The enemies of economic recovery among the developed nations are high national debt, high unemployment, and a drop in home prices. The three are linked. It is hard get good prices for properties when many people are out of work. The austerity packages passed by nations such are Ireland to bring down deficits may actually reduce consumers and business spending because these programs often contain tax increases.
The price of Ireland’s homes dropped again in 2010. Draft.ie reports that “2010 marks the fourth year in a row where asking prices fell. Asking prices were 15% lower on average in 2010 than in 2009 and are now 40% below peak levels.”
The drop in Ireland last year is mirrored in the US market where many cities have experience even larger fall-offs in home prices since 2006.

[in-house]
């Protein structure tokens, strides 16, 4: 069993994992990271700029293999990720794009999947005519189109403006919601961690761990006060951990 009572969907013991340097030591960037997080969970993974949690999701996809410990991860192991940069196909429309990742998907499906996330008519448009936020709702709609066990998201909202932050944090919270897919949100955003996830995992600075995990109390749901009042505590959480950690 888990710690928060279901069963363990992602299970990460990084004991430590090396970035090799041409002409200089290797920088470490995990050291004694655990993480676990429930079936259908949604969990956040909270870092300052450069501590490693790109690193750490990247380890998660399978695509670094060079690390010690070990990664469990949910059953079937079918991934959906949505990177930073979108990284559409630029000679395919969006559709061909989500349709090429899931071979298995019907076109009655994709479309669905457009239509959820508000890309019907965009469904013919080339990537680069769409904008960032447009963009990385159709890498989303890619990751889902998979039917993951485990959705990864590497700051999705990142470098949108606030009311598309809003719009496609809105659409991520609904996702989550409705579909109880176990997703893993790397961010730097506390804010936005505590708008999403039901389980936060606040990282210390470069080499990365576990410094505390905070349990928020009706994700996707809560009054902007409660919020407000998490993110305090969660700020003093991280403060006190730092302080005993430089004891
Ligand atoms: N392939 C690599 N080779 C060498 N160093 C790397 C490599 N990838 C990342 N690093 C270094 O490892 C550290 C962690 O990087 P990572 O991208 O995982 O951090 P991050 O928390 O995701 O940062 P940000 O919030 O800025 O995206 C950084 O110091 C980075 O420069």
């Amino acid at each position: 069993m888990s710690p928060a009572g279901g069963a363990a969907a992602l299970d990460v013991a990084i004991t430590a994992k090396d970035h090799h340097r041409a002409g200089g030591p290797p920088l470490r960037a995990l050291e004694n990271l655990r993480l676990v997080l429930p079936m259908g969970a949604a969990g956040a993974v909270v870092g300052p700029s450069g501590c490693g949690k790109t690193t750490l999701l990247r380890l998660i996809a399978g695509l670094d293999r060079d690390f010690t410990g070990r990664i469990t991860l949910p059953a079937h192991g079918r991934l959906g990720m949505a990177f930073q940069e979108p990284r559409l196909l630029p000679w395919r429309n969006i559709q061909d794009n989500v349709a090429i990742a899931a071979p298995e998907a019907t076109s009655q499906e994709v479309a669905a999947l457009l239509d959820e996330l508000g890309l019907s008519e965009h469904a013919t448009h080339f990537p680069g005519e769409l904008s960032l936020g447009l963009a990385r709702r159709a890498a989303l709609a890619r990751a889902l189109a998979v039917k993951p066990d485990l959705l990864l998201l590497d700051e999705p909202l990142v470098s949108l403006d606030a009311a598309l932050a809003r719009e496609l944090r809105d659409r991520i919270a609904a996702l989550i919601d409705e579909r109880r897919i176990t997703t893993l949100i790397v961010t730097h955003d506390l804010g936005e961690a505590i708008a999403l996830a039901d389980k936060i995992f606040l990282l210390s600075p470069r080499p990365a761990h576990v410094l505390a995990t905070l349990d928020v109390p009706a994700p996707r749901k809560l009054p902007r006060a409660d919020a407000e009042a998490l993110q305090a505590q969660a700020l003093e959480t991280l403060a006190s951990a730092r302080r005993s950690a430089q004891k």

Ireland cannot recover economically if home prices do not improve. Such a blanket statement may seen rash, but the test of the comment is based on the history of nations including the US, Spain and Ireland since the start of the recession. People lose some or all the equity in their homes. That causes their ability to borrow money to drop, often to zero. These mortgage holders can, often, no longer be consumers.
The precipitous fall in home prices has also left large number of homes “underwater” in Ireland. It is not as many as in the US where the figure is estimated at 11 million. Holders of underwater mortgages are more likely to default. People simply despair about their financial futures and hand their keys to the bank as the press is fond of writing. On the other hand, many homeowners lose jobs. They cannot pay their mortgages, particularly if they cannot borrow against home equity.
The ripple effect of falling home prices continues to push against bank earnings as they hold more and more bad mortgages. Bank losses often beg some sort of government intervention as the last three years have shown.
Ireland may not be a large country, but its economic problems are not unlike those of the US. The drop in home prices sits at the beginning of a line of large dominos.
Douglas A. McIntyre